Guest
Vahe Katros
7 years 7 months ago

Here is a potential weakness Walmart might exploit: the Amazon affiliate program. To wit, an example from my Amazon order history: “Hefty One Zip Freezer Bag Gallon Size, 25 Count, Sold by: Ubiquitous Deals.”

Now, to be sure, Ubiquitous Deals sold me a nice box, slightly crushed, it was okay but not what I would expect from Walmart. Could the lack of quality control in the affiliate channels be Amazon’s weakness?

What if Walmart sells the idea of guaranteed chain of custody on all products and executes on subscription services—is this act of self cannibalization foolish or is it the innovator’s dilemma?

I think it’s time for Turner and Dalzell to go home to Bentonville and fix Mr. Sam’s legacy.

Ed Stevens
Guest
Ed Stevens
7 years 7 months ago

Without a doubt, Walmart’s investment will create more serious competition for Amazon. Walmart is a formidable company, and it has yet to show any significant signs of decay.

No retailer or retail format is guaranteed to last forever, but Walmart’s vision to serve the working class has made it a sort of iconic brand, not unlike Chevrolet or McDonald’s.

Amazon will have a hard time penetrating the low end of the market if Walmart defends it with any significant resource or effort—at least as long as Bezos is at the helm. He’s a bit high on the cultural elite spectrum.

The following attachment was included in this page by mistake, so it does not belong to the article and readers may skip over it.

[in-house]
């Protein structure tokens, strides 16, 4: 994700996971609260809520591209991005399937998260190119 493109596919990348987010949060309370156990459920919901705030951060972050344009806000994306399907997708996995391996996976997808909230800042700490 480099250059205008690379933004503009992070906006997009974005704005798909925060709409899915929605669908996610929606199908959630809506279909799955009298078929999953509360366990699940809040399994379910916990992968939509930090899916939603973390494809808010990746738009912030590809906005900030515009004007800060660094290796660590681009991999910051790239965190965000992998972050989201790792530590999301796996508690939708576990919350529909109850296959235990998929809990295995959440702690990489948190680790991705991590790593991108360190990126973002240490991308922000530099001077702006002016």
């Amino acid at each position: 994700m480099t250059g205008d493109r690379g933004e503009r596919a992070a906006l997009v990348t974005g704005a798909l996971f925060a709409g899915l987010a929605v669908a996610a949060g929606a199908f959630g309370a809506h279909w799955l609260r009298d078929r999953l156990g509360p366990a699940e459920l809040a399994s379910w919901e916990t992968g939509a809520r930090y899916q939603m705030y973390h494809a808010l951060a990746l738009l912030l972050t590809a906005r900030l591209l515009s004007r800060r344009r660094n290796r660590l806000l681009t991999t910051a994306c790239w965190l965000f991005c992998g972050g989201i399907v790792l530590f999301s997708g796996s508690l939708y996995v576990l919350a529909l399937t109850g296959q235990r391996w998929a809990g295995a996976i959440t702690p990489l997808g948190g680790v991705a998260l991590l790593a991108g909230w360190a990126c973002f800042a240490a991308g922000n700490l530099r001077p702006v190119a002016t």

Lee Peterson
Guest
7 years 7 months ago

We have a saying now, “the closer you are to a physical Amazon (i.e. a warehouse), the closer you are to getting destroyed by them.” This retailer is right in the center of the bullseye.

Sam Walton himself is known to have said, “it’s easy to compete with us, just do what we don’t do.” Good advice.

Ed Rosenbaum
Guest
7 years 7 months ago

I remain pessimistic that any company will be a serious competitor to Amazon. The costs are just too high, and the time to recoup the investment is probably not easily measured. But, if any company can do it, it is Walmart.

Bill Davis
Guest
7 years 7 months ago

Interesting article in yesterday’s New York Times on Walmart, that is relevant to this discussion.

Arie Shpanya
Guest
7 years 7 months ago

I think that Walmart’s initiatives will definitely create more competition for Amazon. Both retailers are known for being loss leaders in most product categories. The competition is always fierce to provide better value, more comprehensive inventory, and build more loyalty, because it’s not just about price.

Although Walmart might be experiencing setbacks related to its physical stores, they are a great asset, if used strategically. Amazon has upped its convenience with Amazon Fresh, but it’s only available in a handful of cities. Walmart, on the other hand, is within driving distance of most places in the US and they’re popping up all over the world.

Although Walmart’s 30% YOY growth compared to Amazon’s 27% is an exciting stat, in order to become a true rival, Walmart will need to work harder to be the first retailer consumers think of when they need or want something.